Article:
Because pancreatic NETs generally have a much better prognosis than other cancers of the pancreas, their inclusion in the same category as the other pancreatic cancers — namely, in the same group as pancreatic adenocarcinomas — may mean that calculation of the survival rate for pancreatic cancer of any type could be skewed. Read more . . .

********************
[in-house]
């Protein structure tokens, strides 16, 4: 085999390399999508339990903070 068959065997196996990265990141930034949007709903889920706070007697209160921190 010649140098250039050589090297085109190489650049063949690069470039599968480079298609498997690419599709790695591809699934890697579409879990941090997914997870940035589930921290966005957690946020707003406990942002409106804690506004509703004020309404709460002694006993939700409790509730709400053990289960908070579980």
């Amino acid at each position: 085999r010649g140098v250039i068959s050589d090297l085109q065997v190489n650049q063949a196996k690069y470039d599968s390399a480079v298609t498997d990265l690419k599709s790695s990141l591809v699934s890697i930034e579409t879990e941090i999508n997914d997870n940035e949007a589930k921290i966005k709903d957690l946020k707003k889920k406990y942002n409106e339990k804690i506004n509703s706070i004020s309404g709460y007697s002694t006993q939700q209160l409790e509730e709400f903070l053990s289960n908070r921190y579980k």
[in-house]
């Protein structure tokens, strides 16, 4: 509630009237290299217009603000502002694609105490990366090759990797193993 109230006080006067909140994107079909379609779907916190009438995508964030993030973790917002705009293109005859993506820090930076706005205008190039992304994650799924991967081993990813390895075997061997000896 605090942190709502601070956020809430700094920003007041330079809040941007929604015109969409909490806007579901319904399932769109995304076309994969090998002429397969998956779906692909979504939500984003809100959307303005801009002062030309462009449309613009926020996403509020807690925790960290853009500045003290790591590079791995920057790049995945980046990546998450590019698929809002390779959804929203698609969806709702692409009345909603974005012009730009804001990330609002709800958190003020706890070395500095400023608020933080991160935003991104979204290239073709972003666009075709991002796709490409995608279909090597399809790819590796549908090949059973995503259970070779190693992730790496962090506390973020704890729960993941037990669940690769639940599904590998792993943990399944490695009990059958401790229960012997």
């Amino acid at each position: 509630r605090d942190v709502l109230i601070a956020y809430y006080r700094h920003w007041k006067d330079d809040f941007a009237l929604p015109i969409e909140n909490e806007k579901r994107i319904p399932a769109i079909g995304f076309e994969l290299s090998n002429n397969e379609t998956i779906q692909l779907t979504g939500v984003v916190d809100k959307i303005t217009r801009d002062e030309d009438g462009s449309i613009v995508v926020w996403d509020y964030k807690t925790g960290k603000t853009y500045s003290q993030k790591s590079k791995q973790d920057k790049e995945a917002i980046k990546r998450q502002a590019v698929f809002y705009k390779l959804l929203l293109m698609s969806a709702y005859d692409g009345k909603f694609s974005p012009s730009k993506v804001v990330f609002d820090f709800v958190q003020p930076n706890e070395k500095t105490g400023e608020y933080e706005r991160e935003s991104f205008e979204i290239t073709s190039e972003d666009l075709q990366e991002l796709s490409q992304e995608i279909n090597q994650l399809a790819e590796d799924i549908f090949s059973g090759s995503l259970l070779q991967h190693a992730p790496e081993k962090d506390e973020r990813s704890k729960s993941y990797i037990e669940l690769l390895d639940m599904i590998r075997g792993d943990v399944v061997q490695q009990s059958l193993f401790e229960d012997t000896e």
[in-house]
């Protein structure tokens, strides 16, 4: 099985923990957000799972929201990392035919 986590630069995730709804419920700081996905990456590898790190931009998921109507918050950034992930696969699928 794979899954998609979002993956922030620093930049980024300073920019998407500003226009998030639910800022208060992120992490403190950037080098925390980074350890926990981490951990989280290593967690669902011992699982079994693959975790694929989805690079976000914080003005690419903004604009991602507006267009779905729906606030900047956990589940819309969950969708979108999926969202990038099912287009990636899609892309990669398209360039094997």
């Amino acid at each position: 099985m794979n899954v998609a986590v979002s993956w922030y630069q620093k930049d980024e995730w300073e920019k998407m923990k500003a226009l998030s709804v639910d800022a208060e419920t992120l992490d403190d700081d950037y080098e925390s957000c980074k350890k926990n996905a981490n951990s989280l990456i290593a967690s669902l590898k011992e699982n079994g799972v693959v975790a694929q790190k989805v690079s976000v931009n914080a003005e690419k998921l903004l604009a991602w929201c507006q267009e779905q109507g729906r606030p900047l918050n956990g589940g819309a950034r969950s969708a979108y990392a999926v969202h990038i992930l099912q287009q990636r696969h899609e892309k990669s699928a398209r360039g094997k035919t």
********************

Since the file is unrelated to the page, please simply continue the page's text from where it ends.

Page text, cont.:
The incidence of age-adjusted pancreatic neuroendocrine tumors (NETs) rose annually by 6.7% from 1995 to 2007 and by 13.4% from 2008 to 2014 (P < .05) among patients across the Surveillance, Epidemiology, and End Result (SEER) registries following revisions in 2000 and 2010 to the way NETs are characterized.